5. Real Estate Support I would add this area today because many people have decided that it will take quite a bit of time to rebuild, so they are purchasing a new property.  This fresh home is a place to settle and to find happiness and calm while the older property is being renovated or sold.  As you may know, I am a real estate professional, and am very grateful for the opportunity to help individuals and families with what they most need at this time. My advice would be to find someone who has experience, and truly understands the fire recovery process.     

Believe

  • It is a belief of Wabi-Sabi that we are always in the process of expanding or contracting.  This is an important idea, because so much has been contracted by fire that the belief in the process of expanding now is essential.  The idea that what is ahead could possibly be as wonderful as what lies behind us is worth pondering.   All that I have outlined so far helped me to stay in the frame of mind of looking forward.  This can be challenging, as it is necessary to look backward for contents and structural reconfiguration reasons daily.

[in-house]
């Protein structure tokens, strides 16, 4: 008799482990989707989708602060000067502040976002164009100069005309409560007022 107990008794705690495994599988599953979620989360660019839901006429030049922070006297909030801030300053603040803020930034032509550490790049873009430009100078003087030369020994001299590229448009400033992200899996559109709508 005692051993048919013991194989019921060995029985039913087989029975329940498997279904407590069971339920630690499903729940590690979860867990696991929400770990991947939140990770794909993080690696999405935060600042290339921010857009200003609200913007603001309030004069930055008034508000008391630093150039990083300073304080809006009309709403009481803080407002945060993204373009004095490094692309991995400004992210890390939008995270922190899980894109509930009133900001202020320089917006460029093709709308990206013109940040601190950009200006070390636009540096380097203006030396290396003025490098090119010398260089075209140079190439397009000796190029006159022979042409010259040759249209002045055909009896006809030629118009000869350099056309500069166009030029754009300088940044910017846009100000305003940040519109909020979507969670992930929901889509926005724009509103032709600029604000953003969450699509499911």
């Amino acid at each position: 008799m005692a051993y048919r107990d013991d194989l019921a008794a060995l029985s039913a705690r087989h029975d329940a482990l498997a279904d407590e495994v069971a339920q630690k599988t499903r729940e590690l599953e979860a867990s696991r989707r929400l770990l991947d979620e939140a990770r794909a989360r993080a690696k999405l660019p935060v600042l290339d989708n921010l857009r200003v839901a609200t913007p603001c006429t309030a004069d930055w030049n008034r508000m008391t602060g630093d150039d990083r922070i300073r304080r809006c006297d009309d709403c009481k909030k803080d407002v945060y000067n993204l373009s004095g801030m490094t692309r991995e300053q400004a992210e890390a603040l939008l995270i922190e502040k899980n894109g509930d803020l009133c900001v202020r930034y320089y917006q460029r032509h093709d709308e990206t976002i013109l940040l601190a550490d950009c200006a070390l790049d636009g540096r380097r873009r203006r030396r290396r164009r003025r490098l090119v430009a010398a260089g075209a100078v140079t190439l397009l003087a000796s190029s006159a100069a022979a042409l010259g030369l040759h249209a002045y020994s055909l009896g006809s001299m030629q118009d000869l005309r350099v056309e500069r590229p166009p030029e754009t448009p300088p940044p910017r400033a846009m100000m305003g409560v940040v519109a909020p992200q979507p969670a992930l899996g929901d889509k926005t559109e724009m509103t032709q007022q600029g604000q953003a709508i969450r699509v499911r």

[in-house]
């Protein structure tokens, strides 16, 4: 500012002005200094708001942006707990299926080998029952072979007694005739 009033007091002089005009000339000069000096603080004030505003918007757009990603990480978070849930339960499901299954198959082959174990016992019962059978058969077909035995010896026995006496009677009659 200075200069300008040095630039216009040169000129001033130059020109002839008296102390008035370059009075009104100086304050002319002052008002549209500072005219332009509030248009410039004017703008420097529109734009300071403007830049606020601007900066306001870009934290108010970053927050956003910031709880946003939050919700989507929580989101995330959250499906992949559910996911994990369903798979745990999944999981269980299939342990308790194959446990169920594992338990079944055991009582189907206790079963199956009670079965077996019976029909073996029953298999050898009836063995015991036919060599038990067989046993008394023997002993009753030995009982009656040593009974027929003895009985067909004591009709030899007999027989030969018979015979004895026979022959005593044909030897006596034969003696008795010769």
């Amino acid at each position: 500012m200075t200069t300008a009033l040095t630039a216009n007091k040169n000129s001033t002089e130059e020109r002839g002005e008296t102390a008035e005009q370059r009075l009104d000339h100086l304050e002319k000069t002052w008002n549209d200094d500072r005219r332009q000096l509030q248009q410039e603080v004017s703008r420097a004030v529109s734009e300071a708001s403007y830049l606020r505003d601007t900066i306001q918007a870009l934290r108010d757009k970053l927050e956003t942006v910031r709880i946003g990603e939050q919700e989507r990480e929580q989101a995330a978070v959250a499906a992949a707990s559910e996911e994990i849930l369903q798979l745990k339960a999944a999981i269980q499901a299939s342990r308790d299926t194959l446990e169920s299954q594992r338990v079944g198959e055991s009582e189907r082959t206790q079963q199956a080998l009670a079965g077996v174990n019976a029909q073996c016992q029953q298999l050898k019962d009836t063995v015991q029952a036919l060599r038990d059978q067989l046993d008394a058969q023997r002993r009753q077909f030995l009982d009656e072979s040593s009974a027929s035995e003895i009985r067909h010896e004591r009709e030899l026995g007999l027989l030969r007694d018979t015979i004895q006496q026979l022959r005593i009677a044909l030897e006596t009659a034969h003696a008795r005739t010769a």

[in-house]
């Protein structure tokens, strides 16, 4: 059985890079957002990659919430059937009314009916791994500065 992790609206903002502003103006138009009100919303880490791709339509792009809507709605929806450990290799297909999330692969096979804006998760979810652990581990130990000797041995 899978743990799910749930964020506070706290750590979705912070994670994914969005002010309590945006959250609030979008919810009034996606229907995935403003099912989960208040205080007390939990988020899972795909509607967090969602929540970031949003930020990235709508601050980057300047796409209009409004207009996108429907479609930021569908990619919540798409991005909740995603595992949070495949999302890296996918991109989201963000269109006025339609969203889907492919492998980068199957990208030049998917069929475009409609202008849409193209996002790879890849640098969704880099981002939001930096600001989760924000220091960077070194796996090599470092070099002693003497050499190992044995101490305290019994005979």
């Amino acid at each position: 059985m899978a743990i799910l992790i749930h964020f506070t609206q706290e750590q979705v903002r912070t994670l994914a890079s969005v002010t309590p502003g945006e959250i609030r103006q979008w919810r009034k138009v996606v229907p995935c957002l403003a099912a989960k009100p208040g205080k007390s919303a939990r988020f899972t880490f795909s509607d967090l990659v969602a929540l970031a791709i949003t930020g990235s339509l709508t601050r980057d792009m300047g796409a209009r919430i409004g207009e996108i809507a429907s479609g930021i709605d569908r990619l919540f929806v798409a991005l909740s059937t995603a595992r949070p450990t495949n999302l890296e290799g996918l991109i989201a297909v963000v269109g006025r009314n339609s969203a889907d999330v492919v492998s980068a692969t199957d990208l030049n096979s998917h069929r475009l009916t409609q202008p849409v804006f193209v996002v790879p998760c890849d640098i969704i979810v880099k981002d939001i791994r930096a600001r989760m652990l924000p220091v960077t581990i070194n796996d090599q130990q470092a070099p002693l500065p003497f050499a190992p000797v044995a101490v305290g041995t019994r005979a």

Wine Country Painting
An oil painting of a home that barely escaped the flames

A Few Ideas 

  1. Sanctuary and Inspiration:  Find a sacred place to which you can retreat and recharge.  Have a general idea of what your optimal recovery looks like.  Write it down; maybe keep a binder with clippings and pictures of the idea or image.  This is different than “The Plan,” which is much more formal.  I would carry around my personal inspiration board, adding and subtracting to create what was beautiful to me.  Not only does this lift your spirits, but it allows for a constant visual reminder of what you truly want and are working every day for.